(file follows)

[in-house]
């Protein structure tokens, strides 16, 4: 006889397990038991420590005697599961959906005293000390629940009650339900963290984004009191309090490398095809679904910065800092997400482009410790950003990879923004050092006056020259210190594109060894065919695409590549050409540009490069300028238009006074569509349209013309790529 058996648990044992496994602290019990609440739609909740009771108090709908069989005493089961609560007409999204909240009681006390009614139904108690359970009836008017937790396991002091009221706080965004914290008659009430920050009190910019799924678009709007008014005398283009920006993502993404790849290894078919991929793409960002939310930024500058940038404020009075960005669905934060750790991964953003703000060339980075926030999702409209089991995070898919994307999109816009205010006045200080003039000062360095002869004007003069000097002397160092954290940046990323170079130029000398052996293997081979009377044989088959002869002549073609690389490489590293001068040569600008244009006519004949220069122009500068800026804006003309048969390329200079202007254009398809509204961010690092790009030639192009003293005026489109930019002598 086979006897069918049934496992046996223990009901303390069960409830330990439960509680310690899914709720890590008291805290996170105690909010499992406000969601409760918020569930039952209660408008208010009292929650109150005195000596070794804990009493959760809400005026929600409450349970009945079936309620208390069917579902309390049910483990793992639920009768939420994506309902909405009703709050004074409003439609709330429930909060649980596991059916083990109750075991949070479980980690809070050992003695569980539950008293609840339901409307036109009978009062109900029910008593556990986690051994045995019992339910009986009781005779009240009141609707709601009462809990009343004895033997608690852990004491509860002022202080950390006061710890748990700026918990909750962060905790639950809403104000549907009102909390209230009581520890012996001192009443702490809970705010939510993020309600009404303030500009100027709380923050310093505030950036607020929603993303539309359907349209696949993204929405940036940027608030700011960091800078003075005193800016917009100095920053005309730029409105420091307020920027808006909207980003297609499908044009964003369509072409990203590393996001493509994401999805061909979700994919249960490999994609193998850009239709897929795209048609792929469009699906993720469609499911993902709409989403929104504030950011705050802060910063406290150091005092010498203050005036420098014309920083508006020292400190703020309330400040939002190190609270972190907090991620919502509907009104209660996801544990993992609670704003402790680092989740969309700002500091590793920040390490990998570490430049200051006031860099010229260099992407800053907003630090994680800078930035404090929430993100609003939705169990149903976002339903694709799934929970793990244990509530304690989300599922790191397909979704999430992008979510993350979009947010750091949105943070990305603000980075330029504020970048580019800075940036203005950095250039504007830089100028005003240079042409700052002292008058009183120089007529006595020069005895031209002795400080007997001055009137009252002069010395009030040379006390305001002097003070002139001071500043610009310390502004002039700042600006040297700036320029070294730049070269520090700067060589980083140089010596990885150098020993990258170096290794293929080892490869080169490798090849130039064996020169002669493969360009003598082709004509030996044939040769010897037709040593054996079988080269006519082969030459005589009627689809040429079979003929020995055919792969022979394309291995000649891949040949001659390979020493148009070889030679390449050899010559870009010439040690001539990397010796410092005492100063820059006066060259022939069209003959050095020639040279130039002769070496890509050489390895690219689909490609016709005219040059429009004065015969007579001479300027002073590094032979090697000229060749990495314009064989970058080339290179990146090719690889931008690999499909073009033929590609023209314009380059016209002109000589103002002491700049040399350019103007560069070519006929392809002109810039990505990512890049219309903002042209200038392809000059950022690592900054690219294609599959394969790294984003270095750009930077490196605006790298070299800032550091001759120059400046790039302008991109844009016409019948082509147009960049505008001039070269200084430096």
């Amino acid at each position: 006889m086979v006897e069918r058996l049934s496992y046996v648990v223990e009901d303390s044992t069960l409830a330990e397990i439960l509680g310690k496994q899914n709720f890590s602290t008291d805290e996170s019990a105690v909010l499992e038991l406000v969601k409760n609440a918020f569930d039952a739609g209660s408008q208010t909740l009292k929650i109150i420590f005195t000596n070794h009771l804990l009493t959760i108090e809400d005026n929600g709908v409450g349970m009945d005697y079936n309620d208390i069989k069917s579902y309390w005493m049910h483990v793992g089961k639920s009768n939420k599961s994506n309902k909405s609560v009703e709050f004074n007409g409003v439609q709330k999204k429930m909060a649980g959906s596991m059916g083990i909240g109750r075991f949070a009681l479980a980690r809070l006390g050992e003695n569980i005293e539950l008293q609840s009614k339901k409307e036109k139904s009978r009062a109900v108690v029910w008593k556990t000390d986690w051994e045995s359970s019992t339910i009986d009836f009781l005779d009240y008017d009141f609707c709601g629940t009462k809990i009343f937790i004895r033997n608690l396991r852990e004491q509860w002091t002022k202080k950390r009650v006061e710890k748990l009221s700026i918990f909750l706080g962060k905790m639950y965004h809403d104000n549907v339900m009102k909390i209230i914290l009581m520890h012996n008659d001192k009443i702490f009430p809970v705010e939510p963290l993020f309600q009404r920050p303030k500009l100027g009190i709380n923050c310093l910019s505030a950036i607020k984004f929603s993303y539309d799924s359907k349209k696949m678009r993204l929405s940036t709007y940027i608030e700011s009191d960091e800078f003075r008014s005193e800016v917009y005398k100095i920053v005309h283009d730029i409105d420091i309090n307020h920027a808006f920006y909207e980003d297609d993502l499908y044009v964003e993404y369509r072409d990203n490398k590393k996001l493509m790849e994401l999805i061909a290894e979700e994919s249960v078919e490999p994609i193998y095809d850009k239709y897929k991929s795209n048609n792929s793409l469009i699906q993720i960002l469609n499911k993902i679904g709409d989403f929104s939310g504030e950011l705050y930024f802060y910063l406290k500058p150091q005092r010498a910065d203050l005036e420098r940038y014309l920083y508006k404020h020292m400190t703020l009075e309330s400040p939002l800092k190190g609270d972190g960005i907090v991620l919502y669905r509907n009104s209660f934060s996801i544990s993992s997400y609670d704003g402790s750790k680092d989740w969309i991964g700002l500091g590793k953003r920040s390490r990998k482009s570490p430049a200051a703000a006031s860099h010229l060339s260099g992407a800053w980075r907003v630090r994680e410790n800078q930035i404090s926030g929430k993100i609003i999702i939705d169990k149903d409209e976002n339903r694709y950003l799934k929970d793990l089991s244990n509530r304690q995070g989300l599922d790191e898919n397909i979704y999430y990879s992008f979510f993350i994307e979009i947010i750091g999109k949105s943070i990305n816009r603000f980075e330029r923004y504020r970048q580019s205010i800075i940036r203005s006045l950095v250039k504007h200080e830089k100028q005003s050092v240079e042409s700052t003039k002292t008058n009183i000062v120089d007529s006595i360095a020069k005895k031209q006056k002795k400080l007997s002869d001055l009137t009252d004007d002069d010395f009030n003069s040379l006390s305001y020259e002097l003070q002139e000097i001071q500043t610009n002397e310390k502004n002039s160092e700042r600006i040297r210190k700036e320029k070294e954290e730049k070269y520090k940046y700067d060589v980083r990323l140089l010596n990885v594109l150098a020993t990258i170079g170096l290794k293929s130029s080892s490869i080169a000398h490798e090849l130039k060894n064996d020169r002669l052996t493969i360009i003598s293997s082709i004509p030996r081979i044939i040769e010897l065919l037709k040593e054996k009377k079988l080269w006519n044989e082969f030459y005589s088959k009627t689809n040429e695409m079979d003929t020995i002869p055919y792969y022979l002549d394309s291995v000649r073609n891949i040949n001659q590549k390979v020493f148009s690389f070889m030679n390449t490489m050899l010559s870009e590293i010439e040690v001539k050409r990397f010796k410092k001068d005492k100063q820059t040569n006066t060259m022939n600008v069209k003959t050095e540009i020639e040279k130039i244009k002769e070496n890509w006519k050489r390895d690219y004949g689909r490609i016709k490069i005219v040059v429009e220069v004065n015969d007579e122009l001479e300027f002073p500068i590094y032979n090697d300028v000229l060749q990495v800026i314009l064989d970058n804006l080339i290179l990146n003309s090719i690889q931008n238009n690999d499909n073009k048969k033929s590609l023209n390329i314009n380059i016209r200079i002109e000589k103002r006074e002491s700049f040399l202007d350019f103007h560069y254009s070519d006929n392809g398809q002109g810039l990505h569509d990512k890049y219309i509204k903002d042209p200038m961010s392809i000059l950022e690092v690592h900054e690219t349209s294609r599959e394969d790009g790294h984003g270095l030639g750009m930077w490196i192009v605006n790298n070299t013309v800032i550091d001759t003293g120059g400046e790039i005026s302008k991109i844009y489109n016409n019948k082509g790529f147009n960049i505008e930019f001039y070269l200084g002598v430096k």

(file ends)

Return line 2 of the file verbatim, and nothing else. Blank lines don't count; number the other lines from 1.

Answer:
């Protein structure tokens, strides 16, 4: 006889397990038991420590005697599961959906005293000390629940009650339900963290984004009191309090490398095809679904910065800092997400482009410790950003990879923004050092006056020259210190594109060894065919695409590549050409540009490069300028238009006074569509349209013309790529 058996648990044992496994602290019990609440739609909740009771108090709908069989005493089961609560007409999204909240009681006390009614139904108690359970009836008017937790396991002091009221706080965004914290008659009430920050009190910019799924678009709007008014005398283009920006993502993404790849290894078919991929793409960002939310930024500058940038404020009075960005669905934060750790991964953003703000060339980075926030999702409209089991995070898919994307999109816009205010006045200080003039000062360095002869004007003069000097002397160092954290940046990323170079130029000398052996293997081979009377044989088959002869002549073609690389490489590293001068040569600008244009006519004949220069122009500068800026804006003309048969390329200079202007254009398809509204961010690092790009030639192009003293005026489109930019002598 086979006897069918049934496992046996223990009901303390069960409830330990439960509680310690899914709720890590008291805290996170105690909010499992406000969601409760918020569930039952209660408008208010009292929650109150005195000596070794804990009493959760809400005026929600409450349970009945079936309620208390069917579902309390049910483990793992639920009768939420994506309902909405009703709050004074409003439609709330429930909060649980596991059916083990109750075991949070479980980690809070050992003695569980539950008293609840339901409307036109009978009062109900029910008593556990986690051994045995019992339910009986009781005779009240009141609707709601009462809990009343004895033997608690852990004491509860002022202080950390006061710890748990700026918990909750962060905790639950809403104000549907009102909390209230009581520890012996001192009443702490809970705010939510993020309600009404303030500009100027709380923050310093505030950036607020929603993303539309359907349209696949993204929405940036940027608030700011960091800078003075005193800016917009100095920053005309730029409105420091307020920027808006909207980003297609499908044009964003369509072409990203590393996001493509994401999805061909979700994919249960490999994609193998850009239709897929795209048609792929469009699906993720469609499911993902709409989403929104504030950011705050802060910063406290150091005092010498203050005036420098014309920083508006020292400190703020309330400040939002190190609270972190907090991620919502509907009104209660996801544990993992609670704003402790680092989740969309700002500091590793920040390490990998570490430049200051006031860099010229260099992407800053907003630090994680800078930035404090929430993100609003939705169990149903976002339903694709799934929970793990244990509530304690989300599922790191397909979704999430992008979510993350979009947010750091949105943070990305603000980075330029504020970048580019800075940036203005950095250039504007830089100028005003240079042409700052002292008058009183120089007529006595020069005895031209002795400080007997001055009137009252002069010395009030040379006390305001002097003070002139001071500043610009310390502004002039700042600006040297700036320029070294730049070269520090700067060589980083140089010596990885150098020993990258170096290794293929080892490869080169490798090849130039064996020169002669493969360009003598082709004509030996044939040769010897037709040593054996079988080269006519082969030459005589009627689809040429079979003929020995055919792969022979394309291995000649891949040949001659390979020493148009070889030679390449050899010559870009010439040690001539990397010796410092005492100063820059006066060259022939069209003959050095020639040279130039002769070496890509050489390895690219689909490609016709005219040059429009004065015969007579001479300027002073590094032979090697000229060749990495314009064989970058080339290179990146090719690889931008690999499909073009033929590609023209314009380059016209002109000589103002002491700049040399350019103007560069070519006929392809002109810039990505990512890049219309903002042209200038392809000059950022690592900054690219294609599959394969790294984003270095750009930077490196605006790298070299800032550091001759120059400046790039302008991109844009016409019948082509147009960049505008001039070269200084430096």